Overwhelming vote in favor of land trust is not enough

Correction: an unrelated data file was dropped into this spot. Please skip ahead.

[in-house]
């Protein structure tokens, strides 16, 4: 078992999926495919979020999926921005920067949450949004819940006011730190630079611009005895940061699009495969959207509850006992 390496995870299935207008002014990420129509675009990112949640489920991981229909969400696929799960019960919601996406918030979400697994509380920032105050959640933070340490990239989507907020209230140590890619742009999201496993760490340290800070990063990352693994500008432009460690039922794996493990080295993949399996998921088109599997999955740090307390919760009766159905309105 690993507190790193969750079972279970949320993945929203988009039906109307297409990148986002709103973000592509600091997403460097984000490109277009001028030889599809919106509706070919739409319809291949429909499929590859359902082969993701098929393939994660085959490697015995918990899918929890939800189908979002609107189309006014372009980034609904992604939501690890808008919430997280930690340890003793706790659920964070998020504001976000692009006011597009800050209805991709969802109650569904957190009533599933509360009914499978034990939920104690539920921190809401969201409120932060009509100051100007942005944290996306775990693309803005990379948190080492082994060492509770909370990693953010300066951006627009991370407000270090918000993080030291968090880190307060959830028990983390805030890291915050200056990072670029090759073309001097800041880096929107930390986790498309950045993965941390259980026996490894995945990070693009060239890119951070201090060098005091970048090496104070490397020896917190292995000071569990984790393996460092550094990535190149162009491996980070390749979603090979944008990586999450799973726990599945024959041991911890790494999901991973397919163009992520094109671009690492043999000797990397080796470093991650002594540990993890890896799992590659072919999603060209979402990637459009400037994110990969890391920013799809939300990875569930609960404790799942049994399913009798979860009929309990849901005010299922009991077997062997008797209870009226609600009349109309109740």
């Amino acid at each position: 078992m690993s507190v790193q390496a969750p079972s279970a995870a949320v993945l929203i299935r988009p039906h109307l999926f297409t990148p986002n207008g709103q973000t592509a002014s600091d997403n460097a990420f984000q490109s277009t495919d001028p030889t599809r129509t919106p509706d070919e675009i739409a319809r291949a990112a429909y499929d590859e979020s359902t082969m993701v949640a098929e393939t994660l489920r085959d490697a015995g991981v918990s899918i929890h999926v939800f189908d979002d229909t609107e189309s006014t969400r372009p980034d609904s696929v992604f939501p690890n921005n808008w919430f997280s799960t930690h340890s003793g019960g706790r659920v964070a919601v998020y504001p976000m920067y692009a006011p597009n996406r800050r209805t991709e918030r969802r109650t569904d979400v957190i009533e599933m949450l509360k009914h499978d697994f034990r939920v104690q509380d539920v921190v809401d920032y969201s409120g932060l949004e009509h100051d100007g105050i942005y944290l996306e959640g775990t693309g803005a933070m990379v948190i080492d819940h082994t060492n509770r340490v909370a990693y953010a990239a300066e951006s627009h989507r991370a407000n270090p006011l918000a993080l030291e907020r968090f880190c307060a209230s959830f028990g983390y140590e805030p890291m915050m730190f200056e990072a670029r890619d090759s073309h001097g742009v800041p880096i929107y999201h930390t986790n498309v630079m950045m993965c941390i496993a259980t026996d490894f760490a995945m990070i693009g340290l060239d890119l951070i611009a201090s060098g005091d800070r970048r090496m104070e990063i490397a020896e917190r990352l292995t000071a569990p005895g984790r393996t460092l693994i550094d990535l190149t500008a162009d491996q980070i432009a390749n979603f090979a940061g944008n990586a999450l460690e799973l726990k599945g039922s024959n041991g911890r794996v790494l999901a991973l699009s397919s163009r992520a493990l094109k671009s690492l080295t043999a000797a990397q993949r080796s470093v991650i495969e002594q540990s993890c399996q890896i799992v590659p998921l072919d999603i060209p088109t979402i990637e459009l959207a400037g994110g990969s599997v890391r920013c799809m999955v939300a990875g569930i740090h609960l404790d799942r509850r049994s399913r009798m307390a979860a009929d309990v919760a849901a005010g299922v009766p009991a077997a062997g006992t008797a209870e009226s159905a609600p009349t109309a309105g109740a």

WINSTED — Residents at a special town meeting April 7 spoke loudly in favor of a motion to override a recent decision by the Board of Selectmen, but there weren’t enough residents in attendance to make the vote legal.Voters were asked to override the board’s rejection of the Winchester Land Trust’s plan to acquire easements on 360 acres of town-owned land. The motion to override the board was approved by a vote of 213 to 13.Under the town’s charter, 5 percent of the town’s registered voters, or 346 residents, must attend the meeting in order for the selectmen’s decision to be thrown out.Even though the tournout was under 5 percent, Town Attorney Kevin Nelligan recommended to Mayor Candy Perez that the meeting go on as planned.“I would take the vote and see how many residents we have,” Nelligan said. “How many votes is what counts.”This was up for dispute by Community Lawyer Charlene LaVoie, who argued from the audience with Nelligan.“Does this mean that this is a legal town meeting for purposes of transacting business?” LaVoie asked Nelligan.“No, we’re here simply to vote,” Nelligan said. “We’re only here to reject the action the Board of Selectmen took.”LaVoie continued to disagree and yelled her disagreements at Nelligan from the audience.“It should be how many people in the audience who are in attendance, not how many people vote,” LaVoie said. “Despite the clumsy wording in the charter, a quorum means under parliamentary rules the number of people who attend the meeting. So if 346 people come and one of them does not vote [the meeting] won’t count?”“Correct,” Nelligan told LaVoie.“That is going to court, my friends,” LaVoie said. “This is so departed from the democratic process.”At the meeting, LaVoie did not state what legal action, if any, she intends to take.Lawyer Pat Renzullo, father of Selectman Michael Renzullo, spoke to the audience and questioned the whole intention of the meeting.“The town counsel has defined this as a negative motion [to throw out the selectmen’s previous decision]. I move to reform this into a positive motion, since the motion itself is defective,” Renzullo said. “All we are left here to do tonight is to reject the rejection, but what we really want to do is approve the transaction. This makes no sense whatsoever.”No action was taken on Renzullo’s comments.Resident James Revillini made the motion to vote on overriding the selectmen’s decision.“I encourage you to vote yes despite the fact we don’t have enough people,” Revillini told the audience. “I believe we should all be involved directly in a direct democracy where each and every one of us should have a vote.”Other residents agreed with Revillini and took to the meeting podium to support the override, including Ed Davidson.“The town should be allowed to decide, not just three or four people,” Davidson said. “To say the town would lose control over this is wrong. The town still has control over the land. You might say the town does not need added protection for the land, but water company-owned land can have its use changed. I’ve seen houses built on water company-owned land. All the town is giving [the land trust] is development rights, and it gains $400,000. What is so wrong with that?”While the vast majority of the residents spoke in favor of the Winchester Land Trust and its proposal, resident James Roberts spoke against it.“This is a bad transaction because we’re going to accept $350,000 for land that the Department of Environmental Protection believes is worth $1 million,” Roberts said. “We’re about to throw away three-quarters of a million dollars of assets for this town. If this is a bad deal for the town, it’s an even worse deal for the water company. [The town] is getting their pockets picked, the water company is getting beat up and left for dead. I urge those who are against it to not vote, because not voting is as effective as a no vote.”LaVoie was the last resident to speak at the podium and criticized the selectmen.“The town meeting has the final say over two things: The town’s budget and land disposition,” LaVoie said. “The selectmen should not be making decisions on land disposition. All land dispositions should go to the town meeting for a vote. Now here we are on a Thursday night trying to cobble together 346 people because they would not have this meeting on a Saturday. Just all kinds of clever ways for [the selectmen] to circumvent the town meeting process, and it’s been going on in town for years. This reflects a personal agenda not too many people know about.”LaVoie would not explain the “personal agenda” she referred to.She added that the vote should have gone out to a day-long referendum.“Why are we bothering to vote when we don’t have what we need?” LaVoie said.“The two voting machines have been set up and this will be a quick vote,” Perez told LaVoie.From the audience, resident Neil Hunt yelled for a vote to be taken.“I say we vote!” Hunt said. “This way the politicians who voted against it will know that the people who showed up to this meeting want to repeal what four people did.”Hunt’s comments were met with the loudest applause of the night.In an interview after the meeting, land trust President Shelly Harms said she is thankful to residents for their support.“We have to thank everyone who showed up,” Harms said. “This is a huge turnout and we appreciate the support. From here, we will have to figure out what our options are. We’re encouraged by this and not deterred. We are not going anywhere.”Perez said the meeting still proved a point even though the vote was not legal.“Members of the community made it clear that they are in favor of the land trust’s proposal,” Perez said. “They took their time out to vote and to keep the proud tradition of the town meeting alive in Winsted. This point of matter may come up again. But if one of the selectmen does not change their mind about this, the [trust’s] proposal will not happen.”Perez and Selectmen George Closson and Michael Renzullo, who all voted for the land trust’s proposal, were present at the meeting.Of the four selectmen who voted against the proposal, only Selectman Lisa Smith was present.Selectman Ken Fracasso, who made the motion at a previous selectmen’s meeting to hold the special town meeting on a Thursday, was not in attendance.